Plant and Soil

, Volume 372, Issue 1–2, pp 81–92 | Cite as

Zinc fertilizer placement affects zinc content in maize plant

  • Yue-Qiang Zhang
  • Li-Li Pang
  • Peng Yan
  • Dun-Yi Liu
  • Wei Zhang
  • Russell Yost
  • Fu-Suo Zhang
  • Chun-Qin Zou
Marschner Review


Background and aims

Adequate zinc (Zn) in maize (Zea mays L.) is required for obtaining Zn-enriched grain and optimum yield. This study investigated the impact of varying Zn fertilizer placements on Zn accumulation in maize plant.


Two pot experiments with same design were conducted to investigate the effect of soil Zn heterogeneity by mixing ZnSO4·7H2O (10 mg Zn kg−1 soil on an average) in 10–15, 0–15, 25–30, 0–30, 30–60 and 0–60 cm soil layers on maize root growth and shoot Zn content at flowering stage in experiment-1, and assessing effects on grain Zn accumulation at mature stage in experiment-2.


In experiment-1, Zn placements created a large variation in soil DTPA-Zn concentration (0.3–29.0 mg kg−1), which induced a systemic and positive response of root growth within soil layers of 0–30 cm; and shoot Zn content was increased by 102 %–305 % depending on Zn placements. Supply capacity of Zn in soil, defined as sum of product of soil DTPA-Zn concentration and root surface area at different soil layers, was most related to shoot Zn content (r = 0.82, P < 0.001) via direct and indirect effects according to path analysis. In experiment-2, Zn placements increased grain Zn concentration by up to 51 %, but significantly reduced the grain Zn harvest index from 50 % by control to about 30 % in average.


Matching the distribution of soil applied Zn with root by Zn placement was helpful to maximize shoot Zn content and grain Zn concentration in maize.


Maize Root characteristic Zinc placement Zinc content Grain zinc 


Human are now facing two global challenges from agriculture: one is to ensure food security, conserve natural resources and protect environments, simultaneously (Tilman et al. 2002); furthermore, another hidden and ignored one is to increase grain micronutrient (for example zinc, Zn) concentration in main cereal crops to overcome widespread malnutrition especially in developing countries (Bouis and Welch 2010). Maize (Zea mays L.) is one of the leading cereal crops worldwide, and its total production is more than that of any other cereal grain (FAO 2011). And it is also an important cereal crop in the context of nutrition for humans, poultry and livestock (Nuss and Tanumihardjo 2010). Thus increasing Zn levels in maize grain could deliver more Zn to people whose diet relies directly or indirectly on maize-derived food.

Maize is one of the most susceptible cereal crops to Zn deficiency. Because high yielding maize varieties are selected grown, chemical fertilizers are of increased purity and cropping has become increasingly intensive, Zn deficiency in soil-crop system has become more prevalent in last decades (Fageria et al. 2002). Zinc applications are reported to increase maize grain yield around world (Harris et al. 2007; Hossain et al. 2008; Potarzycki and Grzebisz 2009; Singh and Banerjee 1986). In China, nearly half of Chinese farmlands were classified as critical Zn deficient soil (Liu 1996), especially in North China where most of maize crops were planted. As summarized by Zou et al. (2008), cases of increase in maize yield by Zn application were frequently reported, and amount of Zn fertilizer used for maize production ranks first among all crops in China.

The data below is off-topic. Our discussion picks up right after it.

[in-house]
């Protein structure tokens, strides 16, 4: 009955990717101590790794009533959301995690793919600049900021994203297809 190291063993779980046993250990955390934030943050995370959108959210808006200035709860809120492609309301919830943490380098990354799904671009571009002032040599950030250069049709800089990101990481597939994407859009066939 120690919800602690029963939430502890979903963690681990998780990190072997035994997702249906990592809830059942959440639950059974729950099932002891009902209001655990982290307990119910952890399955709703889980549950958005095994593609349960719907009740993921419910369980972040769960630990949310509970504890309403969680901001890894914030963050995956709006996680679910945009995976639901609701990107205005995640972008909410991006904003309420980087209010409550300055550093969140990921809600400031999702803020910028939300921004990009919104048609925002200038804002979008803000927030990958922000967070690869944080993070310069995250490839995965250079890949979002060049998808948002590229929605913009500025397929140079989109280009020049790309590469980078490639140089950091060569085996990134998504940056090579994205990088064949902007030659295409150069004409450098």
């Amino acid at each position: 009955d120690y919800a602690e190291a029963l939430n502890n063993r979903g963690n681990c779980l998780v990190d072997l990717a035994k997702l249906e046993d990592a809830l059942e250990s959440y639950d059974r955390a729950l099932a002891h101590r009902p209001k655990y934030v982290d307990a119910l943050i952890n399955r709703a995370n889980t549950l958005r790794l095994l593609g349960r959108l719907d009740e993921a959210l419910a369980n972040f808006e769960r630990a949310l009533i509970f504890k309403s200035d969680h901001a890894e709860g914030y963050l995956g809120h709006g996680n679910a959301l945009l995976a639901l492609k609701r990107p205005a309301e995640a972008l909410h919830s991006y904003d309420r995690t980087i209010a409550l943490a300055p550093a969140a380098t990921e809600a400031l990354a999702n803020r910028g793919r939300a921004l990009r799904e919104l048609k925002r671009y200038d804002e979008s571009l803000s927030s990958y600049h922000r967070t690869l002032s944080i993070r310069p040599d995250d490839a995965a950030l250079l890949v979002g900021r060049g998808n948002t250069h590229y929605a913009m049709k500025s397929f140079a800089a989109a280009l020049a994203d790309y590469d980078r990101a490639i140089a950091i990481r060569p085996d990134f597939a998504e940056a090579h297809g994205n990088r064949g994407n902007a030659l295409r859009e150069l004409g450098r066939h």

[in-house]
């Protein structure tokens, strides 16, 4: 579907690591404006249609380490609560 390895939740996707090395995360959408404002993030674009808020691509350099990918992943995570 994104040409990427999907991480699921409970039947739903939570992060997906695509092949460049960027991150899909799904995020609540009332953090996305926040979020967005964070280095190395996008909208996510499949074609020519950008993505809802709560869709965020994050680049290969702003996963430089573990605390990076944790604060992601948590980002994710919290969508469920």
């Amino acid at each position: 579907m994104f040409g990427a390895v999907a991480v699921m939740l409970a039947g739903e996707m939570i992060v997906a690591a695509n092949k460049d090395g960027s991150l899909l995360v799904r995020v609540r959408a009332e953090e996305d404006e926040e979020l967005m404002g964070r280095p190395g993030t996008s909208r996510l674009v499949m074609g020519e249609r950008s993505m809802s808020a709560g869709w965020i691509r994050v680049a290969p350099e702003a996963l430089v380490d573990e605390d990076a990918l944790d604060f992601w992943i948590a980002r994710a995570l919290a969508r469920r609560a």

Meanwhile, Zn application was also an effective strategy of biofortification, which has been well documented to increase grain Zn concentration in wheat and rice (Cakmak 2008; Hossain et al. 2008; Shivay et al. 2008), but information specific to maize is limited. Recent studies indicated that it’s possible to increase Zn concentration in maize grain by either soil Zn application or seed priming with Zn in South Asia (Harris et al. 2007; Hossain et al. 2008).

However, only a small part of applied Zn is taken up by crops resulting in low apparent recovery rate of applied Zn, ranging from less than 1 % to 5 % depending on fertilizer types and rates (Rico et al. 1996; Zhao et al. 2011). This inefficiency in Zn use was partly due to both quick fixation of Zn into crop unavailable forms and the limited mobility of Zn fertilizer when applied as ZnSO4 (Alloway 2009; Rengel et al. 1999). Increasing rates of Zn fertilizers may supply more available Zn to crops, although it may not economical (Zhao et al. 2011). Alternatively, granular Zn fertilizer needs to be well mixed in the soil to maximize root interception of added Zn granules for increasing Zn use efficiency (Mortvedt and Gilkes 1993). In addition, a root plasticity (a trait that can respond to selective pressure and may help plants forage for nutrients in heterogeneous soils) response to soil patches enriched in macronutrients such as phosphate or ammonium may increase acquisition of nutrients (Drew 1975). Unlike the hyper-accumulator such as Thlaspi caerulescens, little is known about maize root plasticity response to local Zn enrichment in soil (Haines 2002; Robinson 1994). Considering these factors together, a mismatch between maize root distribution and Zn availability in the soil profile may constrain the uptake of Zn by maize root if there was no response to Zn-enriched patch. In addition, experiments with wheat showed that Zn addition in infertile subsoil could greatly increase root growth, shoot Zn accumulation and also grain yield for Zn inefficient wheat genotype (Holloway et al. 2010). Thus, maximizing shoot Zn uptake by efficient Zn placements including subsoil Zn application to meet the requirement of Zn-enriched grain and high yield of maize deserves further research.